For the next few months I will posting here very infrequently. I will be taking a sabbatical of sorts. Most of my energies will be devoted to scumakers.wordpress.com which is the class blog for my maker space course this summer. I hope that you can join along our journey with us.
I love the saying mind your P’s & Q’s. Perhaps because I know what it really means, or because it is just solid advice. Mind your P’s and Q’s means mind your pints and quarts. It comes from the 17th century tavern world. It was a way for bartenders to remind their customers to not engage in drunk and disorderly conduct.
But why do librarians need to heed this advice? Well, I recently attended the Minnesota Book Awards. It is a great event put on by the Friends of the St Paul Public Library. It highlights the best MN books of the year. It is a huge gala with almost 1,000 attendees. There I overheard a couple of librarians, perhaps with a few too many cocktails, launch into a diatribe against a particular book. I also saw, what I will assume is a library patron or member of the general public, get that look of embarrassment and shame while overhearing the same conversation. I can only assume that they were a fan of said book.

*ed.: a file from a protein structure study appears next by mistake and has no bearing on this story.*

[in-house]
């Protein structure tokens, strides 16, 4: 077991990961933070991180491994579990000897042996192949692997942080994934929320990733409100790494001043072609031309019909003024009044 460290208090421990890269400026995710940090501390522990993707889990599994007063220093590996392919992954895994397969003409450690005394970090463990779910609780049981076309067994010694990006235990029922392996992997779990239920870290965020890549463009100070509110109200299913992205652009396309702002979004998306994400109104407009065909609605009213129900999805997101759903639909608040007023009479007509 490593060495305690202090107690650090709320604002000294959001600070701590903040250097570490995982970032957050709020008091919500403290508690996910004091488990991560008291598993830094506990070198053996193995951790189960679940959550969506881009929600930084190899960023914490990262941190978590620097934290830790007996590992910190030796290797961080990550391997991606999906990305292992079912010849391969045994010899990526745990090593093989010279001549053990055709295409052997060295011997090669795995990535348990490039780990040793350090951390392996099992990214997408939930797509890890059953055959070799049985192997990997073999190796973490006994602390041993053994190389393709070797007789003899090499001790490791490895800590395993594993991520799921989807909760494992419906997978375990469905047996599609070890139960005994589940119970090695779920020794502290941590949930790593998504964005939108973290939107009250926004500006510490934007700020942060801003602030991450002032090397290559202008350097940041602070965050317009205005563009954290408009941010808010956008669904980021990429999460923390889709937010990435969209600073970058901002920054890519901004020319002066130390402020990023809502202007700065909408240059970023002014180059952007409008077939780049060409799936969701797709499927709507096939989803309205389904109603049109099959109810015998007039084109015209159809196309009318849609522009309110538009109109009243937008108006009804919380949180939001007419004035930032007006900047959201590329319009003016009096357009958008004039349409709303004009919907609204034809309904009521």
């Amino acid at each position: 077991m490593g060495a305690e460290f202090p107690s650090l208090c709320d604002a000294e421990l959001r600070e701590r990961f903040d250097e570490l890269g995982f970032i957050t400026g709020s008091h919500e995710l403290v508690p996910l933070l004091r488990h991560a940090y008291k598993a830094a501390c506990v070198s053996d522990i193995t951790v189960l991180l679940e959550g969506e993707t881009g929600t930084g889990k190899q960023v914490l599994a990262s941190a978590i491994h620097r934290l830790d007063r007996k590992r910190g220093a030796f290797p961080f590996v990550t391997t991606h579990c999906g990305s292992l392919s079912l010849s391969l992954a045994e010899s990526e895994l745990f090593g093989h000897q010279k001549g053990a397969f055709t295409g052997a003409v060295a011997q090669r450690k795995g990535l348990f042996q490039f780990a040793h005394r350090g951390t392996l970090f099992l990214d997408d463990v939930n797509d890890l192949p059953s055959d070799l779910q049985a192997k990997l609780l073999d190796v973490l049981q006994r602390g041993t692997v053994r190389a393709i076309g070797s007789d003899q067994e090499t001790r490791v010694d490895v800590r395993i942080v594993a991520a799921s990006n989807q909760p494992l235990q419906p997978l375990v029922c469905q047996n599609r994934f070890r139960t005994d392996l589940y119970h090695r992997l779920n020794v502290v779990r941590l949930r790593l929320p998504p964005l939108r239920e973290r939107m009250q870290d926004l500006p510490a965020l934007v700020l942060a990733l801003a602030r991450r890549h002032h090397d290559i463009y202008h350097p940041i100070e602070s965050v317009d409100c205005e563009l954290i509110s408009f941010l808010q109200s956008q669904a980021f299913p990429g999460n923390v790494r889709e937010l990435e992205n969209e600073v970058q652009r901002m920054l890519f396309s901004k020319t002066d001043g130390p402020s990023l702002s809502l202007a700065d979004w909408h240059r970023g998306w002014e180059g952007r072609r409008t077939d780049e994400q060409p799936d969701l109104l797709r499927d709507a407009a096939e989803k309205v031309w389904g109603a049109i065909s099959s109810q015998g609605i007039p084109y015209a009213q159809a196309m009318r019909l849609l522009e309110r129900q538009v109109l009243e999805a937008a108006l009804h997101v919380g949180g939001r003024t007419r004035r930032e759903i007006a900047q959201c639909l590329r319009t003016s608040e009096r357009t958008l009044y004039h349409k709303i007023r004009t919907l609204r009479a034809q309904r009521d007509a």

Witnessing this broke my heart. So much so that I promptly went into my reference class and publicly apologized to my students for making fun of a well read romance novel. A reader should NEVER feel embarrassed or ashamed for their reading preferences. Even worse, that shame should never be the result of a conversation between two librarians. If we turn off or turn away just one reader we have failed.
Ranganathan’s 5 laws of library science are so incredibly wise. It wasn’t until this event that I think I fully grasped his second and third laws: every reader his or her book, and every book his or her reader. His laws apply to more than just access to books. While we no longer physically chain books to the shelf, we may be emotionally chaining them. If we put a social stigma on a book or genre we are, in essence, restricting access to them.